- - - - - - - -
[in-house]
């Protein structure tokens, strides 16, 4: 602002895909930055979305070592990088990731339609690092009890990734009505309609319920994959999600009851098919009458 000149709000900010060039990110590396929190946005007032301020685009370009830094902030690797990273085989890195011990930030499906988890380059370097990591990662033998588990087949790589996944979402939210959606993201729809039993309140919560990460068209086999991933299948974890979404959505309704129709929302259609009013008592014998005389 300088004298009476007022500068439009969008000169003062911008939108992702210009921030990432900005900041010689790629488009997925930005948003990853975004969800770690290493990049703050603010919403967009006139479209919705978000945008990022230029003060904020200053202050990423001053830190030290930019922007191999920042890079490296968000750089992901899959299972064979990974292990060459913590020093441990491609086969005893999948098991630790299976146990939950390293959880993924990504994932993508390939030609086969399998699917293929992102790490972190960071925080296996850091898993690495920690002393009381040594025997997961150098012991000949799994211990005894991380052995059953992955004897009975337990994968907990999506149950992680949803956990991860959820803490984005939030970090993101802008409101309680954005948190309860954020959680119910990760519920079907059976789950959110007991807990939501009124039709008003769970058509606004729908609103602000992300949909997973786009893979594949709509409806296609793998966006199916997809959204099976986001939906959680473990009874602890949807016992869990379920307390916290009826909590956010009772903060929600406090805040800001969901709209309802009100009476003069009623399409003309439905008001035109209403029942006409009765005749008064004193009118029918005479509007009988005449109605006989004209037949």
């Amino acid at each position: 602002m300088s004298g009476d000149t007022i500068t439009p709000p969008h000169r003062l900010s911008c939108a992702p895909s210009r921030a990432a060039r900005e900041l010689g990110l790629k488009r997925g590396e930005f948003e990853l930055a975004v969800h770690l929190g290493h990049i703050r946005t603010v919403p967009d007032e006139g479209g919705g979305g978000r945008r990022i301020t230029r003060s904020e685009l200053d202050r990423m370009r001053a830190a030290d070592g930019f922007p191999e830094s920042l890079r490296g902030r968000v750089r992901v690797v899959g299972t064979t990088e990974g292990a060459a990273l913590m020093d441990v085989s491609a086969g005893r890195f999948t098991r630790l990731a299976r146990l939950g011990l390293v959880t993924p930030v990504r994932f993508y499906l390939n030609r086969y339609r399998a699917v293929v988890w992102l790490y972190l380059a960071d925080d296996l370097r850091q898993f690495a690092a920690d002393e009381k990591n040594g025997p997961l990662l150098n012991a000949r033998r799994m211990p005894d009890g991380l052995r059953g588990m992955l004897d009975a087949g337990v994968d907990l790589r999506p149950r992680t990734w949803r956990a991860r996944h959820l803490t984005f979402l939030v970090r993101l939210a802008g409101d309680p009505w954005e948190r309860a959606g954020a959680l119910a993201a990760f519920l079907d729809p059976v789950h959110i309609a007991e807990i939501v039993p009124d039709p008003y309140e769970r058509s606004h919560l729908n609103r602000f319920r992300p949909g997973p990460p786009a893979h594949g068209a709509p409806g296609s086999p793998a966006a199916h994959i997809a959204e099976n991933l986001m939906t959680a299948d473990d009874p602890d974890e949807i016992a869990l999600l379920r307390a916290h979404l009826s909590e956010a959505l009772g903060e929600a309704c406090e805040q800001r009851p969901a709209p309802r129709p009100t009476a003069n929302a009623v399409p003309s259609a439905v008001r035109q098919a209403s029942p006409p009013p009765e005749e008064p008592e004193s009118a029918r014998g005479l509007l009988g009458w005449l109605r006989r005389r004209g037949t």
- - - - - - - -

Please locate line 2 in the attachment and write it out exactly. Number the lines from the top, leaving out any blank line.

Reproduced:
């Protein structure tokens, strides 16, 4: 602002895909930055979305070592990088990731339609690092009890990734009505309609319920994959999600009851098919009458 000149709000900010060039990110590396929190946005007032301020685009370009830094902030690797990273085989890195011990930030499906988890380059370097990591990662033998588990087949790589996944979402939210959606993201729809039993309140919560990460068209086999991933299948974890979404959505309704129709929302259609009013008592014998005389 300088004298009476007022500068439009969008000169003062911008939108992702210009921030990432900005900041010689790629488009997925930005948003990853975004969800770690290493990049703050603010919403967009006139479209919705978000945008990022230029003060904020200053202050990423001053830190030290930019922007191999920042890079490296968000750089992901899959299972064979990974292990060459913590020093441990491609086969005893999948098991630790299976146990939950390293959880993924990504994932993508390939030609086969399998699917293929992102790490972190960071925080296996850091898993690495920690002393009381040594025997997961150098012991000949799994211990005894991380052995059953992955004897009975337990994968907990999506149950992680949803956990991860959820803490984005939030970090993101802008409101309680954005948190309860954020959680119910990760519920079907059976789950959110007991807990939501009124039709008003769970058509606004729908609103602000992300949909997973786009893979594949709509409806296609793998966006199916997809959204099976986001939906959680473990009874602890949807016992869990379920307390916290009826909590956010009772903060929600406090805040800001969901709209309802009100009476003069009623399409003309439905008001035109209403029942006409009765005749008064004193009118029918005479509007009988005449109605006989004209037949």